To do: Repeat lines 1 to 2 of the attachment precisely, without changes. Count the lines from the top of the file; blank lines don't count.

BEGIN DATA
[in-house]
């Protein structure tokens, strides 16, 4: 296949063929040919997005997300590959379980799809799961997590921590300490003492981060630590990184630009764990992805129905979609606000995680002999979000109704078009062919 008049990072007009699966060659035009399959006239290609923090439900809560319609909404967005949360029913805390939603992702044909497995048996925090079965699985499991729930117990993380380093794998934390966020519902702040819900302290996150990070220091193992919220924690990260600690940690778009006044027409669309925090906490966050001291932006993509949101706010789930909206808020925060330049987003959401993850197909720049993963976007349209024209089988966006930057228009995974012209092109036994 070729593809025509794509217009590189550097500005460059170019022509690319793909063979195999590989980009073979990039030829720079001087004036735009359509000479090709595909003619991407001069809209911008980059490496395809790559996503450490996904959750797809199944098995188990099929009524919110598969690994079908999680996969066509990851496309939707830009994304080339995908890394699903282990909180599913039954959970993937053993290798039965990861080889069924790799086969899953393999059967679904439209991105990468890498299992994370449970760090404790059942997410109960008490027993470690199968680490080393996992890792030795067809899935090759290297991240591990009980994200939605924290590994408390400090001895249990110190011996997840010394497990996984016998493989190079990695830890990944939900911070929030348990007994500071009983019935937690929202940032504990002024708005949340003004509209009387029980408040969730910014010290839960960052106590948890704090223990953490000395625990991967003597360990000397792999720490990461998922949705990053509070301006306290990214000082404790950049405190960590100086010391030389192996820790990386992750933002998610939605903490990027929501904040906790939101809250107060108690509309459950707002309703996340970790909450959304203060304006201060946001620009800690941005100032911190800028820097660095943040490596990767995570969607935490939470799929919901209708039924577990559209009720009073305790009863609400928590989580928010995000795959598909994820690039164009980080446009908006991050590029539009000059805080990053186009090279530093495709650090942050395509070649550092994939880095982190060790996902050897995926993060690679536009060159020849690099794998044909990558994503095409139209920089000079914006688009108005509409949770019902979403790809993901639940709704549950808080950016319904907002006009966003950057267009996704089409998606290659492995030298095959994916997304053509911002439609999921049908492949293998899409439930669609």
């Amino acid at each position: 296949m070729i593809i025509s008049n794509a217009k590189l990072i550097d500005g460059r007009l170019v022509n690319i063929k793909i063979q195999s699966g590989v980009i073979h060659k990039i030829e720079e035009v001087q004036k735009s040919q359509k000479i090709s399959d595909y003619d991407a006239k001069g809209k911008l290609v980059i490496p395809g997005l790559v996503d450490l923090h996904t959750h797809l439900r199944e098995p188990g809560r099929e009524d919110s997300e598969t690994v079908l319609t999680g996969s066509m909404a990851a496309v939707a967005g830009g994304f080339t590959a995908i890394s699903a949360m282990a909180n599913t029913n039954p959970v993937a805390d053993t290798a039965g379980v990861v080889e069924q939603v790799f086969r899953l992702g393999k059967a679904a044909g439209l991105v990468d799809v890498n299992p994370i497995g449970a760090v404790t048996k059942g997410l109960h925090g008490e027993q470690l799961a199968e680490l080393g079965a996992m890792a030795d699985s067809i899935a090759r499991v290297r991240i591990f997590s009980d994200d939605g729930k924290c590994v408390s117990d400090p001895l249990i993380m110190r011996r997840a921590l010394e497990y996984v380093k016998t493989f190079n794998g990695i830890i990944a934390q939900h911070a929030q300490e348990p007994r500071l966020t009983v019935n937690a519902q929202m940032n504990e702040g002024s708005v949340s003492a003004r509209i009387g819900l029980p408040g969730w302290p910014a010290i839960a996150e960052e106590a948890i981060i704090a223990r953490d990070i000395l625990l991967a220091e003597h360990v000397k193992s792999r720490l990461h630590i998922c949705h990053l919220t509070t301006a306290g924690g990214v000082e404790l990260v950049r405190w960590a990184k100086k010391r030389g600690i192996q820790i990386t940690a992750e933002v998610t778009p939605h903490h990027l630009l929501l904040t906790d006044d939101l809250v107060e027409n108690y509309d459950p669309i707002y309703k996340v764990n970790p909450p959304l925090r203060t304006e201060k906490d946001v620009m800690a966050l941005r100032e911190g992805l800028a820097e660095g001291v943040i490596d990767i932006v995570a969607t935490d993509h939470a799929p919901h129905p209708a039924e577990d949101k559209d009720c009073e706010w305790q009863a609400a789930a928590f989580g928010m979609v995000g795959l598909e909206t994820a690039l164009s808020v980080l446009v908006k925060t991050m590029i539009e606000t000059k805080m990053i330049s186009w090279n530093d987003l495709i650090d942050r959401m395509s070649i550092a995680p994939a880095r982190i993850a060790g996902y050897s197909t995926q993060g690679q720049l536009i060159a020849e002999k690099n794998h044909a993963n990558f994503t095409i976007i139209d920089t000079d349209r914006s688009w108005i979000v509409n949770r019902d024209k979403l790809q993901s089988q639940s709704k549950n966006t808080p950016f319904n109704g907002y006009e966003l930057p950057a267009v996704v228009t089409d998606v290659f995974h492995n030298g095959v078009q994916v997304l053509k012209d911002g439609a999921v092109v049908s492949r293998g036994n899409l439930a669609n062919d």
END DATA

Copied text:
[in-house]
């Protein structure tokens, strides 16, 4: 296949063929040919997005997300590959379980799809799961997590921590300490003492981060630590990184630009764990992805129905979609606000995680002999979000109704078009062919 008049990072007009699966060659035009399959006239290609923090439900809560319609909404967005949360029913805390939603992702044909497995048996925090079965699985499991729930117990993380380093794998934390966020519902702040819900302290996150990070220091193992919220924690990260600690940690778009006044027409669309925090906490966050001291932006993509949101706010789930909206808020925060330049987003959401993850197909720049993963976007349209024209089988966006930057228009995974012209092109036994 070729593809025509794509217009590189550097500005460059170019022509690319793909063979195999590989980009073979990039030829720079001087004036735009359509000479090709595909003619991407001069809209911008980059490496395809790559996503450490996904959750797809199944098995188990099929009524919110598969690994079908999680996969066509990851496309939707830009994304080339995908890394699903282990909180599913039954959970993937053993290798039965990861080889069924790799086969899953393999059967679904439209991105990468890498299992994370449970760090404790059942997410109960008490027993470690199968680490080393996992890792030795067809899935090759290297991240591990009980994200939605924290590994408390400090001895249990110190011996997840010394497990996984016998493989190079990695830890990944939900911070929030348990007994500071009983019935937690929202940032504990002024708005949340003004509209009387029980408040969730910014010290839960960052106590948890704090223990953490000395625990991967003597360990000397792999720490990461998922949705990053509070301006306290990214000082404790950049405190960590100086010391030389192996820790990386992750933002998610939605903490990027929501904040906790939101809250107060108690509309459950707002309703996340970790909450959304203060304006201060946001620009800690941005100032911190800028820097660095943040490596990767995570969607935490939470799929919901209708039924577990559209009720009073305790009863609400928590989580928010995000795959598909994820690039164009980080446009908006991050590029539009000059805080990053186009090279530093495709650090942050395509070649550092994939880095982190060790996902050897995926993060690679536009060159020849690099794998044909990558994503095409139209920089000079914006688009108005509409949770019902979403790809993901639940709704549950808080950016319904907002006009966003950057267009996704089409998606290659492995030298095959994916997304053509911002439609999921049908492949293998899409439930669609």